Grayscale photography of flying plane (Chandler Cruttenden)
Grayscale photography of flying plane

Chandler Cruttenden

Citizens in American concentration camps

July 5, 2021

Japanese Americans in Tacoma, WA were thriving since before WWII, and on Dec. 7, 1941, the idea of their citizenship changed. US navy base Pearl Harbor in a surprise attack was bombed by the Japanese navy air service. Afterwards, Japanese American citizens were looked upon differently.

“US citizens were among the first in the country to be forced from their homes with only the baggage they could carry,” the Tacoma History blog stated.

Any day starts as routine for anyone, until there is a knock at the door that will change life and perspective forever. Perhaps more importantly is the understanding that when speaking of American citizens, only a certain people come to mind at first.

I recently read “We Hereby Refuse: Japanese American Resistance to Wartime Incarceration,” written by Frank Abe and Tamiko Nimura. The experience was bittersweet in a sense because I love learning history but am aware that it’s sometimes ugly.

The book is a graphic novel which is excellently done, and I would invite anyone to read and go as far to say it was a great way to communicate history. However, this is not a review. What I am writing now is more a reflection on the occurrences and hoping to find out if the United States has learned something from the experience.

The graphic novel, like its title adheres to, reveals the struggle of Japanese Americans during WWII. The story covers the experiences of three people, Jim Akutsu, Hiroshi Kashiwagi and Mitsuye Endo. Each had difficult choices to make during their incarceration but raised questions of what citizenship actually is for someone who immigrated to the states.

Tacoma history has shown that Japanese people have been immigrating to the US since the 1880s. Through the 1940s a Japantown in downtown Tacoma was formed and was blossoming. Today, other than the Gerard Tsutakawa’s Maru sculpture close to University of Washington Tacoma, there is nearly no evidence of a once buzzing and vibrant Japantown.

There were hotels, barbers, dry cleaners, laundries, Japanese newspaper offices, restaurants, temples, churches, produce stands, import shops and a Japanese-language school. The town stretched from 17th Street near Union Station north to 11th street and from Pacific Avenue west to Market Street.

I have lived in Tacoma for almost two decades and have been downtown many times and have never seen a trace of Japantown. I will admit that I was never really looking for one and have not tried to acknowledge there was one. The main reason is not because of a desire to not see one, but merely because I had no idea there ever was one.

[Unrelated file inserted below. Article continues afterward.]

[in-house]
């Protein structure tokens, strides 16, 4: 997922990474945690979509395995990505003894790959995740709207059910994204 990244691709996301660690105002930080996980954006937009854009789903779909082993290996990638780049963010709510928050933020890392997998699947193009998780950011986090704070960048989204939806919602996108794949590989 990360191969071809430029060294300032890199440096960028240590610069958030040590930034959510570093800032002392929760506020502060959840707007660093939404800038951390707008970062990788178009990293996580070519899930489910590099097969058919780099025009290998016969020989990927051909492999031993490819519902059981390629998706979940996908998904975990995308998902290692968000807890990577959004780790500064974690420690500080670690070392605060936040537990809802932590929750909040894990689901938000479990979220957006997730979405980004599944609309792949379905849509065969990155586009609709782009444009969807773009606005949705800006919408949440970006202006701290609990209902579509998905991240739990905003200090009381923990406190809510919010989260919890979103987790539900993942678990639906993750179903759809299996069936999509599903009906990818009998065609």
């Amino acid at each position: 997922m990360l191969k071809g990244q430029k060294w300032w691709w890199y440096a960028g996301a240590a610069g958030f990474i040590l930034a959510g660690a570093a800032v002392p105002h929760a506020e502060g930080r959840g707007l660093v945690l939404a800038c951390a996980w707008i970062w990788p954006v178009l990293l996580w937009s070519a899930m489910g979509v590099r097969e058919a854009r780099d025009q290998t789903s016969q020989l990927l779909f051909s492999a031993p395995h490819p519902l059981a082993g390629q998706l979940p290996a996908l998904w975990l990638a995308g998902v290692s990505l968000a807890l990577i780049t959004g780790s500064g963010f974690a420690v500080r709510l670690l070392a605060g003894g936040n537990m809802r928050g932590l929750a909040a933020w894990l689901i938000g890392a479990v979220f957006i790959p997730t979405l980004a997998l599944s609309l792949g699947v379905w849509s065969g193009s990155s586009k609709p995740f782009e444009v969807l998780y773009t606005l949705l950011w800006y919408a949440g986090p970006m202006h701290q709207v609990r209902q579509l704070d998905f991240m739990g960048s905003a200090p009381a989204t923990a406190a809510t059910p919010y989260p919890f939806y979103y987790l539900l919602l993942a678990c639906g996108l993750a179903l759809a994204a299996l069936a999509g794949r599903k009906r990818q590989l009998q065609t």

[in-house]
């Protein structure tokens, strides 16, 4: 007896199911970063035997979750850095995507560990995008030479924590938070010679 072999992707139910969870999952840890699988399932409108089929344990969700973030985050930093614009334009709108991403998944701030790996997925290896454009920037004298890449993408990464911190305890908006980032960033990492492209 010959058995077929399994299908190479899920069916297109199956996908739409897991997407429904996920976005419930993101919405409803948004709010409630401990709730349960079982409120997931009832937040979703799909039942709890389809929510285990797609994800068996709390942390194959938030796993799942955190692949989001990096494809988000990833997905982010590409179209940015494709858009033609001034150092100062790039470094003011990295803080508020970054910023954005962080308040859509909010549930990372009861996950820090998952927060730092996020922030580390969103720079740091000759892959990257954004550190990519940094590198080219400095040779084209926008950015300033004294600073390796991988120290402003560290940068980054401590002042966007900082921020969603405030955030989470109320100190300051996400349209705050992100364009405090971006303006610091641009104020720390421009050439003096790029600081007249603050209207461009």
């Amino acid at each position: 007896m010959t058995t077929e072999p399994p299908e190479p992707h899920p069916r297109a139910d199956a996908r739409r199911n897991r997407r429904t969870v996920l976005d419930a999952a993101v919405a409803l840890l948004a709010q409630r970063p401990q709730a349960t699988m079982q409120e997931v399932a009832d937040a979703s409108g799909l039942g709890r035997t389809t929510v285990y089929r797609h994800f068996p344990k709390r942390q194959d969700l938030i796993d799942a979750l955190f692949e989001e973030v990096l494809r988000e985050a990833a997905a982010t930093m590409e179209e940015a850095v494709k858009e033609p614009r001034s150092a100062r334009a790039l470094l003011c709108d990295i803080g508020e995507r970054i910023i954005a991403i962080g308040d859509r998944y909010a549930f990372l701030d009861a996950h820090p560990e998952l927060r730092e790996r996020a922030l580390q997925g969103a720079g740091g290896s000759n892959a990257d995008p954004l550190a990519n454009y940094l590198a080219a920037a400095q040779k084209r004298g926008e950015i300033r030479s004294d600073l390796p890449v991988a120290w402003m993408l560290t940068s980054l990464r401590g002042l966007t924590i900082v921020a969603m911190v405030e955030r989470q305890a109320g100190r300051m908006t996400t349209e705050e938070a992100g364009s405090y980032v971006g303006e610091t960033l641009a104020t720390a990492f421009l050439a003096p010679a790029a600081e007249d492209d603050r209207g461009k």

“There is no Japanese American neighborhood here now and that is one of the many incalculable costs of the Nikkei wartime incarceration,” Nimura stated in a blog on Discover Nikkei.

In 1942, 900 Japanese Tacomans were loaded onto a train headed to Pinedale Assembly Facility near Fresno Calif. Later, the Washington State Fairgrounds in Puyallup was converted into an internment camp for Japanese Americans from Seattle and Alaska.

During this time, Japanese men were being enlisted into the military to prove their loyalty to the US. Akutsu, Seattle born and native, refused to be drafted to the army when he was classified as a non-citizen and an enemy alien. He saw he had no obligation to serve and was imprisoned at McNeil Island Penitentiary.

Adults were given a questionnaire that became known as the “loyalty questionnaire,” meant for recruiting to the armed forces. Kashiwagi, born in Calif. was defined as a “disloyal” for refusing to answer. He renounced his US citizenship because answering yes or no, would be admitting allegiance to the Emperor of Japan.

Endo was the plaintiff in the landmark lawsuit which led to the ultimate closing of the concentration camps in 1945. She was sent with her family to the Tule Lake, Calif. concentration camp after being dismissed from employment. Along with 63 other employees she challenged the firings with the aid of JACL and their lawyer James C. Purcell.

Akutsu is a vocal critic of the Japanese American Citizens League and now lives in Seattle. Kashiwagi died in 2019 but became a poet, playwright, actor, author and known as a pioneer of Asian American Theatre. Endo resettled in Chicago and took a position as secretary for the Mayor’s Committee of Race relations and later died in 2006.

Perhaps their struggles are highlighted in history. The reality is the struggles are shared by a community of people who were either born in the US or had established a life here.

American citizens were incarcerated. American citizens were forced to renounce citizenship. American citizens were robbed of their life and dignity.

“For the sake of my daughters,” Nimura stated, “I have to believe that a deeper sense of empathy for all of our histories is possible.”

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